21 October 2016
Although I was not able to attend the OCA study visit to the British Art Show 8, I did make a visit alone (which I have discussed in an earlier entry of this learning log) (Eastaugh, 2016). I was subsequently interested to read Rebecca Fairley’s blog on the subject and her thoughts on some of the textile exhibits (Fairley, 2016).
Like me, Rebecca chose to write about “Kentucky” (2010) by Brazilian-born artist Alexandra de Cunha. She highlighted that it had been made from utility items (mops) and picked up on the fact that printed tapes with the object’s weight and product code had been included in the piece (something which I hadn’t specifically noticed). I was also interested in the other textile artists which she had focused on, and why she had been attracted to their work.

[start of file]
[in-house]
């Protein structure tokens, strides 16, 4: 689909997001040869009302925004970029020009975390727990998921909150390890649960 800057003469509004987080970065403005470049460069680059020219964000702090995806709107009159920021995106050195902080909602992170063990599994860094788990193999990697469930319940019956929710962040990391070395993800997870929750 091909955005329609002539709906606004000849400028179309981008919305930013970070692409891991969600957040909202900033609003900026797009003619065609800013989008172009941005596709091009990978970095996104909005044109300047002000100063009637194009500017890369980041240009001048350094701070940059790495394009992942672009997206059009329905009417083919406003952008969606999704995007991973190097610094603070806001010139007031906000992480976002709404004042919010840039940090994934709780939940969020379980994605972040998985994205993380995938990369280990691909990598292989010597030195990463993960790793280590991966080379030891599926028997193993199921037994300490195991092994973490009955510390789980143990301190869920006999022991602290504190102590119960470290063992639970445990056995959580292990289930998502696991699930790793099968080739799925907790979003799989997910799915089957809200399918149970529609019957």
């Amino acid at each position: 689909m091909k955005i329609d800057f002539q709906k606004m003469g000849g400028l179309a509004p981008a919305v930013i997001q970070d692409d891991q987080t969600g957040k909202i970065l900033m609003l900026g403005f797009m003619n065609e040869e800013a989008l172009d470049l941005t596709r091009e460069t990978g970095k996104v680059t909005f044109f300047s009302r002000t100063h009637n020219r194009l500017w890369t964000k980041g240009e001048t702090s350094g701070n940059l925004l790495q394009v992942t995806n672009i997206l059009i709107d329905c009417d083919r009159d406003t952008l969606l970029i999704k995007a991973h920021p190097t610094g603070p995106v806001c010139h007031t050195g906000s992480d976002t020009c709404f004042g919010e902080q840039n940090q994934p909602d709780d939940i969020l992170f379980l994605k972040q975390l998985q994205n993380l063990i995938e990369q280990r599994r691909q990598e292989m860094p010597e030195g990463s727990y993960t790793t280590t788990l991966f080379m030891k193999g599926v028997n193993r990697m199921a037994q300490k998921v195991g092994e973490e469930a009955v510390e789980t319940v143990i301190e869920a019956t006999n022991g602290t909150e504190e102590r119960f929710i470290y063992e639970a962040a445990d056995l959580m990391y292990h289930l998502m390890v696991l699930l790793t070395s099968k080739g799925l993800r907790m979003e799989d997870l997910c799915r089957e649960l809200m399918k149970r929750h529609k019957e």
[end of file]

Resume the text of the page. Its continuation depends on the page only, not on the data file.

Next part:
Rebecca made the important point that students can develop their own practice in exciting and innovative ways by exploring a wide range of art and design disciplines, including fine art. I certainly paid as much attention to the non-textile as the textile exhibits at The British Art Show 8. Exhibits which are non-textile still raise the same questions about composition, texture and colour, and how the artist has achieved contrast, tension or harmony. I also find that looking at non-textile art-forms often helps me to see beyond the obvious, by suggesting new relationships, interpretations, or combinations of media or techniques.
Eastaugh, N. (2016) British Art Show 8. At: https://nickyeastaughmixedmediafortextiles.wordpress.com/2016/09/14/first-blog-post/ (Accessed 21 October 2016)
Fairley, R. (2016) Textiles at the British Art Show 8. At:https://weareoca.com/fine-art/textiles-at-the-British-art-show-8/ (Accessed 21 October 2016)